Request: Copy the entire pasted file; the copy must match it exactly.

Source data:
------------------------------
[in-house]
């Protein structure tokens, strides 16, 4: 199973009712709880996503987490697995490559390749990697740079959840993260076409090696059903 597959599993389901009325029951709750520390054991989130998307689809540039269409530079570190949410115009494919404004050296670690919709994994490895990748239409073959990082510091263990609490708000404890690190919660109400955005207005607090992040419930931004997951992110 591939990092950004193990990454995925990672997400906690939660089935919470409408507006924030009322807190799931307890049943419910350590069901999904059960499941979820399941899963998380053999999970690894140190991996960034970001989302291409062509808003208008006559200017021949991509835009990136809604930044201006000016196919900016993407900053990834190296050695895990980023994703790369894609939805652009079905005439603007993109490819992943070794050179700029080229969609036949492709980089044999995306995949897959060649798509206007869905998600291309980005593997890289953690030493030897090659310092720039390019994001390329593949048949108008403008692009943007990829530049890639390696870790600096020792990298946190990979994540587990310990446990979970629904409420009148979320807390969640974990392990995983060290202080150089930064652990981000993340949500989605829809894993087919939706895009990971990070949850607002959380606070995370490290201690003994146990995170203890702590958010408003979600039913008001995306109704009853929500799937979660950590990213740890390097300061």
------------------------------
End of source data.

[in-house]
């Protein structure tokens, strides 16, 4: 199973009712709880996503987490697995490559390749990697740079959840993260076409090696059903 597959599993389901009325029951709750520390054991989130998307689809540039269409530079570190949410115009494919404004050296670690919709994994490895990748239409073959990082510091263990609490708000404890690190919660109400955005207005607090992040419930931004997951992110 591939990092950004193990990454995925990672997400906690939660089935919470409408507006924030009322807190799931307890049943419910350590069901999904059960499941979820399941899963998380053999999970690894140190991996960034970001989302291409062509808003208008006559200017021949991509835009990136809604930044201006000016196919900016993407900053990834190296050695895990980023994703790369894609939805652009079905005439603007993109490819992943070794050179700029080229969609036949492709980089044999995306995949897959060649798509206007869905998600291309980005593997890289953690030493030897090659310092720039390019994001390329593949048949108008403008692009943007990829530049890639390696870790600096020792990298946190990979994540587990310990446990979970629904409420009148979320807390969640974990392990995983060290202080150089930064652990981000993340949500989605829809894993087919939706895009990971990070949850607002959380606070995370490290201690003994146990995170203890702590958010408003979600039913008001995306109704009853929500799937979660950590990213740890390097300061």